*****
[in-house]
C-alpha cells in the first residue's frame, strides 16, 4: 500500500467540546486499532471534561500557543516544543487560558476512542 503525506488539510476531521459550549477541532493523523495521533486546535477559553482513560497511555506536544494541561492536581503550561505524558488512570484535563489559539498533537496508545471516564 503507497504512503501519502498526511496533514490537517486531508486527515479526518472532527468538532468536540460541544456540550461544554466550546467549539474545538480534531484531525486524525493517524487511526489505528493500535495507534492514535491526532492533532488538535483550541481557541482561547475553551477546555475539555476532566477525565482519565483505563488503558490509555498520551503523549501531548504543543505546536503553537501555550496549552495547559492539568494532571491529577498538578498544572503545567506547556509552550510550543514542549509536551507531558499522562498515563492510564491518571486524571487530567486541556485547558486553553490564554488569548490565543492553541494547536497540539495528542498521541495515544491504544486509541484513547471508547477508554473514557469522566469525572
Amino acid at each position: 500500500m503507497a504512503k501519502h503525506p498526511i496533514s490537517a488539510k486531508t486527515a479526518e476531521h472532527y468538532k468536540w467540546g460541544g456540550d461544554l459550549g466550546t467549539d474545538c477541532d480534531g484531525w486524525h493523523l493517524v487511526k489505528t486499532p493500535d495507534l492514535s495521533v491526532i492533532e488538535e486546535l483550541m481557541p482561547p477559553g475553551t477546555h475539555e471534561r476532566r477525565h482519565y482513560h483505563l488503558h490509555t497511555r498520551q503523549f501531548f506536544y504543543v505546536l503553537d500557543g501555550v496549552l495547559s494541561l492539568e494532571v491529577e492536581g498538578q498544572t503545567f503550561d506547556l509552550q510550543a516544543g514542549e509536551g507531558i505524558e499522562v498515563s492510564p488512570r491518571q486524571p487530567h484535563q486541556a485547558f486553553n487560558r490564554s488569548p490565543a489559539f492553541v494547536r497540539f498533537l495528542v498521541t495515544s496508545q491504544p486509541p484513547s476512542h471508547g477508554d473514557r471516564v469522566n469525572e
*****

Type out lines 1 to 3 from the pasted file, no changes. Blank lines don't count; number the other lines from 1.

[in-house]
C-alpha cells in the first residue's frame, strides 16, 4: 500500500467540546486499532471534561500557543516544543487560558476512542 503525506488539510476531521459550549477541532493523523495521533486546535477559553482513560497511555506536544494541561492536581503550561505524558488512570484535563489559539498533537496508545471516564 503507497504512503501519502498526511496533514490537517486531508486527515479526518472532527468538532468536540460541544456540550461544554466550546467549539474545538480534531484531525486524525493517524487511526489505528493500535495507534492514535491526532492533532488538535483550541481557541482561547475553551477546555475539555476532566477525565482519565483505563488503558490509555498520551503523549501531548504543543505546536503553537501555550496549552495547559492539568494532571491529577498538578498544572503545567506547556509552550510550543514542549509536551507531558499522562498515563492510564491518571486524571487530567486541556485547558486553553490564554488569548490565543492553541494547536497540539495528542498521541495515544491504544486509541484513547471508547477508554473514557469522566469525572
Amino acid at each position: 500500500m503507497a504512503k501519502h503525506p498526511i496533514s490537517a488539510k486531508t486527515a479526518e476531521h472532527y468538532k468536540w467540546g460541544g456540550d461544554l459550549g466550546t467549539d474545538c477541532d480534531g484531525w486524525h493523523l493517524v487511526k489505528t486499532p493500535d495507534l492514535s495521533v491526532i492533532e488538535e486546535l483550541m481557541p482561547p477559553g475553551t477546555h475539555e471534561r476532566r477525565h482519565y482513560h483505563l488503558h490509555t497511555r498520551q503523549f501531548f506536544y504543543v505546536l503553537d500557543g501555550v496549552l495547559s494541561l492539568e494532571v491529577e492536581g498538578q498544572t503545567f503550561d506547556l509552550q510550543a516544543g514542549e509536551g507531558i505524558e499522562v498515563s492510564p488512570r491518571q486524571p487530567h484535563q486541556a485547558f486553553n487560558r490564554s488569548p490565543a489559539f492553541v494547536r497540539f498533537l495528542v498521541t495515544s496508545q491504544p486509541p484513547s476512542h471508547g477508554d473514557r471516564v469522566n469525572e